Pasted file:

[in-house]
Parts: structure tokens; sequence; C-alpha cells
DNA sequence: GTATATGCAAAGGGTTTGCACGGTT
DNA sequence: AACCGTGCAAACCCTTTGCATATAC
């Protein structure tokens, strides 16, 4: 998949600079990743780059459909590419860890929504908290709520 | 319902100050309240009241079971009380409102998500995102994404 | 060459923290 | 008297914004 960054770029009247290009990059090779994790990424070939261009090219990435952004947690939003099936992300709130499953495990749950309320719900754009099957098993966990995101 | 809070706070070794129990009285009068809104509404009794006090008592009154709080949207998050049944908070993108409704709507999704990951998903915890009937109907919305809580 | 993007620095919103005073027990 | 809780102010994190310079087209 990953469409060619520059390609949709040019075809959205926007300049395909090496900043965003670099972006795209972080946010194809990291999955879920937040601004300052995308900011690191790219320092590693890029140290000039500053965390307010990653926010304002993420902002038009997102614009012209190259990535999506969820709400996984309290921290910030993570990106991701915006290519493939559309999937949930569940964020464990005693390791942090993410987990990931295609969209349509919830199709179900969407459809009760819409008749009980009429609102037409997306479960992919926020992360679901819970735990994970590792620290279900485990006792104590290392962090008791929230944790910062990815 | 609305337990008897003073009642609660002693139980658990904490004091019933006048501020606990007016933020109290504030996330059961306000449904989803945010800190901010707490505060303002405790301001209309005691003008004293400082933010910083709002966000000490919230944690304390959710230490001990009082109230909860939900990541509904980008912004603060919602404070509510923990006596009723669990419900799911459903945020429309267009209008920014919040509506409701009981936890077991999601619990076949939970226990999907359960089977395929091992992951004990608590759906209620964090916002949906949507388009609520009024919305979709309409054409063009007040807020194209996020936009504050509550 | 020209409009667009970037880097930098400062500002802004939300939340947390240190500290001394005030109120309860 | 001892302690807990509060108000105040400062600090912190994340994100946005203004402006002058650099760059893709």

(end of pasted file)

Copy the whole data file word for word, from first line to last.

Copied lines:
[in-house]
Parts: structure tokens; sequence; C-alpha cells
DNA sequence: GTATATGCAAAGGGTTTGCACGGTT
DNA sequence: AACCGTGCAAACCCTTTGCATATAC
């Protein structure tokens, strides 16, 4: 998949600079990743780059459909590419860890929504908290709520 | 319902100050309240009241079971009380409102998500995102994404 | 060459923290 | 008297914004 960054770029009247290009990059090779994790990424070939261009090219990435952004947690939003099936992300709130499953495990749950309320719900754009099957098993966990995101 | 809070706070070794129990009285009068809104509404009794006090008592009154709080949207998050049944908070993108409704709507999704990951998903915890009937109907919305809580 | 993007620095919103005073027990 | 809780102010994190310079087209 990953469409060619520059390609949709040019075809959205926007300049395909090496900043965003670099972006795209972080946010194809990291999955879920937040601004300052995308900011690191790219320092590693890029140290000039500053965390307010990653926010304002993420902002038009997102614009012209190259990535999506969820709400996984309290921290910030993570990106991701915006290519493939559309999937949930569940964020464990005693390791942090993410987990990931295609969209349509919830199709179900969407459809009760819409008749009980009429609102037409997306479960992919926020992360679901819970735990994970590792620290279900485990006792104590290392962090008791929230944790910062990815 | 609305337990008897003073009642609660002693139980658990904490004091019933006048501020606990007016933020109290504030996330059961306000449904989803945010800190901010707490505060303002405790301001209309005691003008004293400082933010910083709002966000000490919230944690304390959710230490001990009082109230909860939900990541509904980008912004603060919602404070509510923990006596009723669990419900799911459903945020429309267009209008920014919040509506409701009981936890077991999601619990076949939970226990999907359960089977395929091992992951004990608590759906209620964090916002949906949507388009609520009024919305979709309409054409063009007040807020194209996020936009504050509550 | 020209409009667009970037880097930098400062500002802004939300939340947390240190500290001394005030109120309860 | 001892302690807990509060108000105040400062600090912190994340994100946005203004402006002058650099760059893709």